Before President Trump boarded his plane to Dayton, Ohio and El Paso, Texas on Wednesday to meet with communities in mourning, he spoke with reporters on the White House lawn. The press particularly wanted to know what he thought of his accusers tying his rhetoric to the shooting in El Paso. The suspect used language similar to that of Trump's immigration remarks in his online manifesto, according to some.
President Trump speaks to reporters before departing for his visits to Dayton and El Paso and says critics of his rhetoric are "people who are looking for political gain" https://t.co/FkjDJtROch pic.twitter.com/SKCI5exmZQ— This Week (@ThisWeekABC) August 7, 2019
"My critics are political people," Trump said. "They’re trying to make points. In many cases, they are running for president and they’re very low in the polls."
He couldn’t be more right if he’s talking about presidential candidates Ohio Rep. Tim Ryan and former Texas Rep. Beto O’Rourke, both of whom are struggling to gain even single digit support. As representatives of last weekend's targeted states, they've been two of the most vocal critics of Trump since the shootings. O'Rourke has been especially condemnatory, saying on Monday that Trump has been "reveling in the hatred and the racism" in the country. He's thrown in a few expletives too. The president told him to "be quiet," but other than that he hasn't said much of the critique.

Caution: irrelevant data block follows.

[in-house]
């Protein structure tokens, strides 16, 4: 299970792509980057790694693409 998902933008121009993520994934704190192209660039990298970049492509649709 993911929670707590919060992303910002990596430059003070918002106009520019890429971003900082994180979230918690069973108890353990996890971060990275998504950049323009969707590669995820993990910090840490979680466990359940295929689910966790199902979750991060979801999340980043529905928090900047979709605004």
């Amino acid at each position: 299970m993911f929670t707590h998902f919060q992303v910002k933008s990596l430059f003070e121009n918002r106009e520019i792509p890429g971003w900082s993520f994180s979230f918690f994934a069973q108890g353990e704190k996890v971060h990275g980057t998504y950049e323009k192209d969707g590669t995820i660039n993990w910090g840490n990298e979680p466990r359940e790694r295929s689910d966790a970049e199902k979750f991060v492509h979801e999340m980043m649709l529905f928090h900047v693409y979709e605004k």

"As much as possible, I’ve tried to stay out of that," Trump said at the White House on Wednesday.
In fact, when discussing the shooting in Dayton, which was orchestrated by a young man who claimed to be a "leftist," Trump said he didn't blame Democrats for the bloodshed. He blamed "sick people."
Trump says he blames "these sick people, people that are mentally ill, mentally disturbed" for mass shootings https://t.co/HHghAb803k pic.twitter.com/DCveKaplFa— CBS News (@CBSNews) August 7, 2019
“I don’t blame Elizabeth Warren, and I don’t blame Bernie Sanders in the case of Ohio,” Trump explained. “And I don’t blame anybody. These are sick people….it’s a mental problem.”
The president didn't seem surprised by the Democratic candidates' public criticism of him, but he was a little miffed by Dayton Mayor Nan Whaley's attitude. When he spoke with her last weekend she "could not have been nicer," he said. Yet, when speaking to reporters on Tuesday, she said that the president has been "unhelpful" and she plans to tell him that herself. She also encouraged protesters to do their thing when he arrives.
Again, Trump said, "they’re trying to make political points."
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